How many planets are in our galaxy?

The answer is 50 billion. But I find the number in the Goldilocks zone far more interesting.

At least 500 million of those planets are in the not-too-hot, not-too-cold zone where life could exist. The numbers were extrapolated from the early results of NASA’s planet-hunting Kepler telescope.

Hey look, every Facebook user could have one Goldilocks planet all his or her own.

These numbers could change drastically, but don’t expect to ever see any minuscule estimate by any measure. We have billions of stars in the Milky Way alone; we can predict the number of planets should reasonably be in the billions just by that fact. And if we venture our minds outside our little corner of the Universe, we realize there are more stars than grains of sand on Earth. The total number of planets in the Universe is undoubtedly in the trillions. And I’m probably being conservative. Earth is likely to be mind-blowingly mundane.

Milky Way kicks out star for eternity

One of the fastest moving stars ever discovered is on its way out of the Milky Way, but Hubble can still see it.

Nasa’s Hubble Space Telescope has detected a rare hypervelocity star that was spat out of the centre of our galaxy and is travelling three times as fast as the Sun.

Scientists believe that it was created when three stars travelling together passed too close to the black hole at the centre of the Milky Way around a hundred million years ago.

One of the stars was captured while the other two were flung out of the galaxy and merged to form a super-hot blue star travelling at around 1.6 million miles per hour.

Creationist interpretation: a deceitful designer placed the star at a high velocity in just such a way that we would be tricked into thinking something plausible had happened instead.


Here are a couple images. The first is a NASA graphic while the second is the actual image.

Beautiful Hubble image

It completely slipped my mind that the winner of the Hubble contest had been released until I saw the absurd number of searches for “Hubble” on my stats page. The winner is ARP 274.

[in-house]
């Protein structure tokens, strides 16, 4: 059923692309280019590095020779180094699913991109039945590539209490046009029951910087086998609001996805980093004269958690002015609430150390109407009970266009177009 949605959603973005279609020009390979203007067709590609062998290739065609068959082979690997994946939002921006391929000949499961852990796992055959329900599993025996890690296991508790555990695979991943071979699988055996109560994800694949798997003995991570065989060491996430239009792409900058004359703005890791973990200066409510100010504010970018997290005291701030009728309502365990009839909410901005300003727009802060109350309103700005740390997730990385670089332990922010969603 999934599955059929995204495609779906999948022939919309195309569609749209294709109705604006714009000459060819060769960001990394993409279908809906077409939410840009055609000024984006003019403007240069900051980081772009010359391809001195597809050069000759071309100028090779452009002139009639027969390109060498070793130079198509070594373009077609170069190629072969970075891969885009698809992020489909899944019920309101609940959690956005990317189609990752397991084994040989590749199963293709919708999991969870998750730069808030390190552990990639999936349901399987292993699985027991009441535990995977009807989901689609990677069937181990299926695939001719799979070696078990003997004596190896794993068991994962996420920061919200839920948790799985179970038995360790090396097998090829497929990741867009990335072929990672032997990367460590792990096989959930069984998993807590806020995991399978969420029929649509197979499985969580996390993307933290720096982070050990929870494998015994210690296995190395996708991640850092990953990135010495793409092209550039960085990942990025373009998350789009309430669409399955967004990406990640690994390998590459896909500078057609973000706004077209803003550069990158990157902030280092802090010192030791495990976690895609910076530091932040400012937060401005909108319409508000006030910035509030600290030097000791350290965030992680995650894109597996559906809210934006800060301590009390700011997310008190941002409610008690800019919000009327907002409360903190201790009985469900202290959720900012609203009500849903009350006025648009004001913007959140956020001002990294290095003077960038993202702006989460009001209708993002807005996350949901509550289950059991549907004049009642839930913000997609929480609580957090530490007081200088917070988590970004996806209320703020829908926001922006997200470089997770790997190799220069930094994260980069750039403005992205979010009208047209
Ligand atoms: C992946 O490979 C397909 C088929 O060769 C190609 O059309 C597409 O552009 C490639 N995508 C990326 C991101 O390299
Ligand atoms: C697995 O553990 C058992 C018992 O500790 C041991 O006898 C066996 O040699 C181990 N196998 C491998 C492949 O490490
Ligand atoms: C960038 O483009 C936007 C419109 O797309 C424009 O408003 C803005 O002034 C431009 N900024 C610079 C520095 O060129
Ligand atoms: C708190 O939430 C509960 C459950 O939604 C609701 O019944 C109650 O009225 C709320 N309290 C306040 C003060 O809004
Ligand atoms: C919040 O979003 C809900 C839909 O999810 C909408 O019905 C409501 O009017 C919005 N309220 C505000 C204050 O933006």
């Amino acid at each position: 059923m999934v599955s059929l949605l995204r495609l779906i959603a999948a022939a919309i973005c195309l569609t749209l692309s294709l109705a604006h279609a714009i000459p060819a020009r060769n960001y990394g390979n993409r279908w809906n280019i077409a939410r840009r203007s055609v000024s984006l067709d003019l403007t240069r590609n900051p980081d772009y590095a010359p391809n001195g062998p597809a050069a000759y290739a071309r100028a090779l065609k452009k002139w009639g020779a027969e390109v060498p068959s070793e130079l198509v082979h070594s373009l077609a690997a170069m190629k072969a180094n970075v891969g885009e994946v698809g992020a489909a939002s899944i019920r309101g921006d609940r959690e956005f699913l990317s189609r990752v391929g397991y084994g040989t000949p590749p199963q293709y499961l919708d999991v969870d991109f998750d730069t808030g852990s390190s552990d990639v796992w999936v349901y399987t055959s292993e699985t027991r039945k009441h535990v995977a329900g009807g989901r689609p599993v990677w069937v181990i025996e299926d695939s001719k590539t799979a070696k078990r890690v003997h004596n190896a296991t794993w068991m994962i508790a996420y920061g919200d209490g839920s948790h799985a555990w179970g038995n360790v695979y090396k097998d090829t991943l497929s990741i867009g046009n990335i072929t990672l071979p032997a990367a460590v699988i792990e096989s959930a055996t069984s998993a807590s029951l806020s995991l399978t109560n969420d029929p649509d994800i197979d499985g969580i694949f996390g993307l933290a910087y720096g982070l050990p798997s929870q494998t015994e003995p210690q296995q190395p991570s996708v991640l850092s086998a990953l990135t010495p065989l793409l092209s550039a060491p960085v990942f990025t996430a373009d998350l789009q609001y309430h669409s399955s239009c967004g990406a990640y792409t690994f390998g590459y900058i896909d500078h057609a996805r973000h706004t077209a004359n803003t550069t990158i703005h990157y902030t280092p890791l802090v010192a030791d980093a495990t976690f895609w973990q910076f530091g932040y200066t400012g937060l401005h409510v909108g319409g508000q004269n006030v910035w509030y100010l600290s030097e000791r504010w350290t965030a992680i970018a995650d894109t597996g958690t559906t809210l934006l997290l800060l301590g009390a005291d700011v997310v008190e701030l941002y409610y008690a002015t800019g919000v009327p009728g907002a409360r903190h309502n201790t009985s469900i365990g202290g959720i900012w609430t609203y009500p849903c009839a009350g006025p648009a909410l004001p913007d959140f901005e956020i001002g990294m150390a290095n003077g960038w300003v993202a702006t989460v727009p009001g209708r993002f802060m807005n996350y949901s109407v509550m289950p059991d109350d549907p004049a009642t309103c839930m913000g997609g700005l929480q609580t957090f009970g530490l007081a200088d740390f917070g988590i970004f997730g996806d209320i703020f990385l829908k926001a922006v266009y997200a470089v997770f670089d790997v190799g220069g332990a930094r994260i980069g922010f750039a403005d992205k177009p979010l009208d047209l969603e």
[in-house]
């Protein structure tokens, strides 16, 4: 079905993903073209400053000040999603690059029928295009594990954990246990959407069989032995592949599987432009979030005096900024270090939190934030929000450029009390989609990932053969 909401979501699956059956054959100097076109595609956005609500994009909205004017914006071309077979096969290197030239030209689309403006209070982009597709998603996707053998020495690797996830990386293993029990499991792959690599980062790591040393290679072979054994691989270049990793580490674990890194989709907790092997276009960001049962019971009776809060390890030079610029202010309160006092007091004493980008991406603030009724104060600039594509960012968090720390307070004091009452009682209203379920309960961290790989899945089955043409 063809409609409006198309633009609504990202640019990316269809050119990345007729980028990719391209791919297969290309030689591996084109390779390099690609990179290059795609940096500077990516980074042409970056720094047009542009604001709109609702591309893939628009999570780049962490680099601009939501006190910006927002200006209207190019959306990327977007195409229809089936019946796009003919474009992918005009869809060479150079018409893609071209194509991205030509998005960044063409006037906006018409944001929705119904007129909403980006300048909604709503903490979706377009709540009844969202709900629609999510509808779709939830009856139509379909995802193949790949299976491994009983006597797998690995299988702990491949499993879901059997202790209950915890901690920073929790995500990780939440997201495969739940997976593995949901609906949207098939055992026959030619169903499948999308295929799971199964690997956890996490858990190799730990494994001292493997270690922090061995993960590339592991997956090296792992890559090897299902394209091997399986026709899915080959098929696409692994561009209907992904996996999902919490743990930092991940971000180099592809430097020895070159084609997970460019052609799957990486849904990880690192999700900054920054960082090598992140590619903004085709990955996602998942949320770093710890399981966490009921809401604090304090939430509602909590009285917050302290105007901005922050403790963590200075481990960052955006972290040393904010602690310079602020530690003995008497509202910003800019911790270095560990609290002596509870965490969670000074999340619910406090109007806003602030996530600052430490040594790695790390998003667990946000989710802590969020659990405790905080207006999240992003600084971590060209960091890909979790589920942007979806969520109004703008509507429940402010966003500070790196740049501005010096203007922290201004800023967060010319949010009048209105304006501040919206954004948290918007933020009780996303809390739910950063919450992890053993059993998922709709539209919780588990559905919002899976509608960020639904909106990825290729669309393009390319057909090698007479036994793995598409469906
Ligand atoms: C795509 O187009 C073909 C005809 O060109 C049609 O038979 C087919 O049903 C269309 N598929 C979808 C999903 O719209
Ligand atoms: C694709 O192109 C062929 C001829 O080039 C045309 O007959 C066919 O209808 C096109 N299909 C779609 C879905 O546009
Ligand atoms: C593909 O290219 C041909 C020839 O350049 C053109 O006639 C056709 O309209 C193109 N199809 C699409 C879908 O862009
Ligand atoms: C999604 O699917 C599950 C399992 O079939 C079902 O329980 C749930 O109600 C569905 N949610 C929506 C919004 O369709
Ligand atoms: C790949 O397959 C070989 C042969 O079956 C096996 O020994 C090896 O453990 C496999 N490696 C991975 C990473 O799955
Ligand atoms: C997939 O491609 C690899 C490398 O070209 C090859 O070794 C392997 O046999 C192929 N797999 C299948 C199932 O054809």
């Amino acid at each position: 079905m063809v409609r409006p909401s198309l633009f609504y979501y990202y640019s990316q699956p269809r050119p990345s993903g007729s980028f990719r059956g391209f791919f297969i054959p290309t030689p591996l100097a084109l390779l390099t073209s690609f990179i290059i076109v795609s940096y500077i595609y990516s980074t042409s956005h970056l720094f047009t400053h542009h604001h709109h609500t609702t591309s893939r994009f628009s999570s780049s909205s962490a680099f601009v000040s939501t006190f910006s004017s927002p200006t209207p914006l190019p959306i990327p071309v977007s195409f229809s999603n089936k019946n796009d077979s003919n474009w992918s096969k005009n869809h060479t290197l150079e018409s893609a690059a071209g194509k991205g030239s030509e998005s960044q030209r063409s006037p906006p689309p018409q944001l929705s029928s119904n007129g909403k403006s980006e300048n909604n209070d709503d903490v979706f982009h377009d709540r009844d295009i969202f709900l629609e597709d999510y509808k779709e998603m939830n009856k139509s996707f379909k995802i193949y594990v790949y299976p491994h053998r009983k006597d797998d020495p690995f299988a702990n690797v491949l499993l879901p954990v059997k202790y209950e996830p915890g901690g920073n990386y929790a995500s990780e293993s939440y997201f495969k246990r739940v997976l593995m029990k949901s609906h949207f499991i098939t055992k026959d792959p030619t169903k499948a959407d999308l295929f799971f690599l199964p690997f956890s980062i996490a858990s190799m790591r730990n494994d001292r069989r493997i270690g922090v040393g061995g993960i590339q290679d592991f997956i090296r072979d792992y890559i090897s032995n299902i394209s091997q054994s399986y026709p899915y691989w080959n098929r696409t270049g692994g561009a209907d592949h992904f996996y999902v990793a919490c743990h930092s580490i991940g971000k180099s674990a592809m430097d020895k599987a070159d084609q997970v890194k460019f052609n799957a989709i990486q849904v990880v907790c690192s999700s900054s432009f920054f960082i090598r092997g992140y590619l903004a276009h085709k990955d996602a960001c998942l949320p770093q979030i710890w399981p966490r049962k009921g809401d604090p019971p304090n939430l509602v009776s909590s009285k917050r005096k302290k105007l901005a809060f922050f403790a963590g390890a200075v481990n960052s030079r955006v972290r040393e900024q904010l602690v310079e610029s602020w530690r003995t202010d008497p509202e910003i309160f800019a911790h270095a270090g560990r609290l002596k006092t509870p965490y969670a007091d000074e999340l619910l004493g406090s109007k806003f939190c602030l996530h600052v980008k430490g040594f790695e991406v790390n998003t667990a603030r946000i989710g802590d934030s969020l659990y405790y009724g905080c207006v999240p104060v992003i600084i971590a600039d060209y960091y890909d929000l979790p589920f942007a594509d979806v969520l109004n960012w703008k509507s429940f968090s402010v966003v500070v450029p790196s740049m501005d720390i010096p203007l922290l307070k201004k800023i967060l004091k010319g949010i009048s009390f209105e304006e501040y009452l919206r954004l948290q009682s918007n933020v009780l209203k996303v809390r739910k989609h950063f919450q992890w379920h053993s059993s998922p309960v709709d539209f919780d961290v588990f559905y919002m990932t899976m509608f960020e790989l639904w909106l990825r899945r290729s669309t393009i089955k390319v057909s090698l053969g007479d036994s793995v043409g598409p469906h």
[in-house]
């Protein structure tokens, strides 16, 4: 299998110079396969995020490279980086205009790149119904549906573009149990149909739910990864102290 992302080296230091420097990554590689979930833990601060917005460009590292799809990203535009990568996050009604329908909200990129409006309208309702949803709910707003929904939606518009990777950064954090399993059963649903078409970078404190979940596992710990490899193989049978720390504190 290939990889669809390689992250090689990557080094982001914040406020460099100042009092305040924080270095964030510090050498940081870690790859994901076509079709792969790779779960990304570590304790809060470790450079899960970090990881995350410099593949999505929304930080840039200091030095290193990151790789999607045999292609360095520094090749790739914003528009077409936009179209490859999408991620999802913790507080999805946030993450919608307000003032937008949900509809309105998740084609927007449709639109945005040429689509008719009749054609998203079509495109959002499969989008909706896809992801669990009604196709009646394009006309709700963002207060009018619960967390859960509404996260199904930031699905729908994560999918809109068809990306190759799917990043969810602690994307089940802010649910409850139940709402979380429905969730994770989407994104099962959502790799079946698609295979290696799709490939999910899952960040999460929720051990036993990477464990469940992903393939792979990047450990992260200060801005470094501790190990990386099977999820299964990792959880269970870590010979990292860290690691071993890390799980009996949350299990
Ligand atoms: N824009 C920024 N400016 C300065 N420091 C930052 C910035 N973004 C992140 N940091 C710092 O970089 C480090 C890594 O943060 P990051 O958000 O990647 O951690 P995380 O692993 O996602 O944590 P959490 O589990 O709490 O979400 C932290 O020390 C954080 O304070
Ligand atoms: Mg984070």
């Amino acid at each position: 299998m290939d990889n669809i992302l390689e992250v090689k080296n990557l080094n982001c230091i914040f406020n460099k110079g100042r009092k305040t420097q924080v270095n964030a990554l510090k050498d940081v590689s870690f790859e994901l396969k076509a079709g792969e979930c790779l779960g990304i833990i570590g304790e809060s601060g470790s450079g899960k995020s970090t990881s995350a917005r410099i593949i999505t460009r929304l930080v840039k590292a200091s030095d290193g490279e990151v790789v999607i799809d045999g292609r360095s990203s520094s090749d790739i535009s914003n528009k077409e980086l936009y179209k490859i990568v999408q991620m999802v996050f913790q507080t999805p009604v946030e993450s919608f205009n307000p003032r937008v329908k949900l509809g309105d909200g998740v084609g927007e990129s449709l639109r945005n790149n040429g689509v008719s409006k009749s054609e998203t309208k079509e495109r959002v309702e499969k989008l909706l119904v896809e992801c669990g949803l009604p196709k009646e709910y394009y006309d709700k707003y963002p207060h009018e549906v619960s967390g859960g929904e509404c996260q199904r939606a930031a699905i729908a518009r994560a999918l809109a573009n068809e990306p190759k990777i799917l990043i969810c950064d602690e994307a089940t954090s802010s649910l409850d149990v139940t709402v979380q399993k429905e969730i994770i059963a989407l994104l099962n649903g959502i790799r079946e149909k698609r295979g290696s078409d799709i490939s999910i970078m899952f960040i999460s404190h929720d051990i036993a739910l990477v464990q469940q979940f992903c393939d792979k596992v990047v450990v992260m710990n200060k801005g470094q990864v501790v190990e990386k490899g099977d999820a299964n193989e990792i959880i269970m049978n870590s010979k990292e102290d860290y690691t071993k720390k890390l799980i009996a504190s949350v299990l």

On April 1-2, the Hubble Space Telescope photographed the winning target in the Space Telescope Science Institute‚Äôs ‘You Decide’ competition in celebration of the International Year of Astronomy (IYA).

The winner is a group of galaxies called Arp 274. The striking object received 67,021 votes out of the nearly 140,000 votes cast for the six candidate targets.

Arp 274, also known as NGC 5679, is a system of three galaxies that appear to be partially overlapping in the image, although they may be at somewhat different distances. The spiral shapes of two of these galaxies appear mostly intact. The third galaxy (to the far left) is more compact, but shows evidence of star formation.

Two of the three galaxies are forming new stars at a high rate. This is evident in the bright blue knots of star formation that are strung along the arms of the galaxy on the right and along the small galaxy on the left.

The largest component is located in the middle of the three. It appears as a spiral galaxy, which may be barred. The entire system resides at about 400 million light-years away from Earth in the constellation Virgo.

Hubble’s Wide Field Planetary Camera 2 was used to image Arp 274. Blue, visible and infrared filters were combined with a filter that isolates hydrogen emission. The colors in this image reflect the intrinsic color of the different stellar populations that make up the galaxies. Yellowish older stars can be seen in the central bulge of each galaxy. A bright central cluster of stars pinpoint each nucleus. Younger blue stars trace the spiral arms, along with pinkish nebulae that are illuminated by new star formation. Interstellar dust is silhouetted against the starry population. A pair of foreground stars inside our own Milky Way are at far right.

The International Year of Astronomy is the celebration of the 400th anniversary of Galileo’s first observations with a telescope. People around the world came together to participate in the IYA’s 100 Hours of Astronomy, April 2 to 5. This global astronomy event was geared toward encouraging as many people as possible to experience the night sky.

Image Credit: NASA, ESA, and M. Livio and the Hubble Heritage Team (STScI/AURA)

ARP 274

ARP 274